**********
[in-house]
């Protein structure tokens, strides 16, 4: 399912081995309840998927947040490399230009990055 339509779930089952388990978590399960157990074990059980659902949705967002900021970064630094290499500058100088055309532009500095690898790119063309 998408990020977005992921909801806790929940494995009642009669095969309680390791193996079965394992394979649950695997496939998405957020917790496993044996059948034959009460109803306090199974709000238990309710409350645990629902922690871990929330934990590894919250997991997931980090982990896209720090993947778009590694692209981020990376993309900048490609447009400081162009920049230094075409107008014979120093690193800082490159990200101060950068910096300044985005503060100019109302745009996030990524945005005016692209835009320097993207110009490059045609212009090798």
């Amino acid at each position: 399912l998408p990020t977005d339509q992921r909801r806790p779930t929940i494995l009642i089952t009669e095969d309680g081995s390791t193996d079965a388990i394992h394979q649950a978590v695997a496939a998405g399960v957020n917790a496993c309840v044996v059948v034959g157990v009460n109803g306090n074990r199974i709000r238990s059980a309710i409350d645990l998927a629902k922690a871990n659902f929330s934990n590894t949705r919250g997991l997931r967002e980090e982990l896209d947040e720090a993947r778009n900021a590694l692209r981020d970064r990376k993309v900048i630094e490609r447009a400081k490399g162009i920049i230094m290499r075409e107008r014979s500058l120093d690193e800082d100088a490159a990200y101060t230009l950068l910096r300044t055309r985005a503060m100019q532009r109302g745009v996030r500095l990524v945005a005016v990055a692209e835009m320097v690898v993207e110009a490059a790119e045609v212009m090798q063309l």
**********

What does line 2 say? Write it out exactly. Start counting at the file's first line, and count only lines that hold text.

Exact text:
């Protein structure tokens, strides 16, 4: 399912081995309840998927947040490399230009990055 339509779930089952388990978590399960157990074990059980659902949705967002900021970064630094290499500058100088055309532009500095690898790119063309 998408990020977005992921909801806790929940494995009642009669095969309680390791193996079965394992394979649950695997496939998405957020917790496993044996059948034959009460109803306090199974709000238990309710409350645990629902922690871990929330934990590894919250997991997931980090982990896209720090993947778009590694692209981020990376993309900048490609447009400081162009920049230094075409107008014979120093690193800082490159990200101060950068910096300044985005503060100019109302745009996030990524945005005016692209835009320097993207110009490059045609212009090798």